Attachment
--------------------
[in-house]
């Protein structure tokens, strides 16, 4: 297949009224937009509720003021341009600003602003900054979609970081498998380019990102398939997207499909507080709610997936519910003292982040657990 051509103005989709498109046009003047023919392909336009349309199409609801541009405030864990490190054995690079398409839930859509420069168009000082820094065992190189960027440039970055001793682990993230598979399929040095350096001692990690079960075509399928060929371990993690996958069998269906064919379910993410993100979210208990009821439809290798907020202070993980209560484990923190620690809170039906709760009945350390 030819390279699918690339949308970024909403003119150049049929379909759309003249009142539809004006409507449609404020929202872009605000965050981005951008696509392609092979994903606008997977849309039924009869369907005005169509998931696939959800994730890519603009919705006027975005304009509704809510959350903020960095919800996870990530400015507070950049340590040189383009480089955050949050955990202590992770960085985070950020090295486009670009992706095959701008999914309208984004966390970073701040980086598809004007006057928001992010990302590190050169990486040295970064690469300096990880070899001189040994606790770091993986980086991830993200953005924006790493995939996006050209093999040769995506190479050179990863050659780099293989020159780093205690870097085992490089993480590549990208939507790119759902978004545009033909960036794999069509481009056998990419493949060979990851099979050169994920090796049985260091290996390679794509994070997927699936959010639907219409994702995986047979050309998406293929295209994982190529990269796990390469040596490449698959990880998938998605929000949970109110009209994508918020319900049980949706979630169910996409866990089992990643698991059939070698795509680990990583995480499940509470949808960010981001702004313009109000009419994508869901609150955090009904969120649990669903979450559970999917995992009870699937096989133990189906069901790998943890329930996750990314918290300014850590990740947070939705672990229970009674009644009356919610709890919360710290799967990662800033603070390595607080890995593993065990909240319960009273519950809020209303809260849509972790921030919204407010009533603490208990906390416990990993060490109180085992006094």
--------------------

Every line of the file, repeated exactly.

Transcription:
[in-house]
């Protein structure tokens, strides 16, 4: 297949009224937009509720003021341009600003602003900054979609970081498998380019990102398939997207499909507080709610997936519910003292982040657990 051509103005989709498109046009003047023919392909336009349309199409609801541009405030864990490190054995690079398409839930859509420069168009000082820094065992190189960027440039970055001793682990993230598979399929040095350096001692990690079960075509399928060929371990993690996958069998269906064919379910993410993100979210208990009821439809290798907020202070993980209560484990923190620690809170039906709760009945350390 030819390279699918690339949308970024909403003119150049049929379909759309003249009142539809004006409507449609404020929202872009605000965050981005951008696509392609092979994903606008997977849309039924009869369907005005169509998931696939959800994730890519603009919705006027975005304009509704809510959350903020960095919800996870990530400015507070950049340590040189383009480089955050949050955990202590992770960085985070950020090295486009670009992706095959701008999914309208984004966390970073701040980086598809004007006057928001992010990302590190050169990486040295970064690469300096990880070899001189040994606790770091993986980086991830993200953005924006790493995939996006050209093999040769995506190479050179990863050659780099293989020159780093205690870097085992490089993480590549990208939507790119759902978004545009033909960036794999069509481009056998990419493949060979990851099979050169994920090796049985260091290996390679794509994070997927699936959010639907219409994702995986047979050309998406293929295209994982190529990269796990390469040596490449698959990880998938998605929000949970109110009209994508918020319900049980949706979630169910996409866990089992990643698991059939070698795509680990990583995480499940509470949808960010981001702004313009109000009419994508869901609150955090009904969120649990669903979450559970999917995992009870699937096989133990189906069901790998943890329930996750990314918290300014850590990740947070939705672990229970009674009644009356919610709890919360710290799967990662800033603070390595607080890995593993065990909240319960009273519950809020209303809260849509972790921030919204407010009533603490208990906390416990990993060490109180085992006094």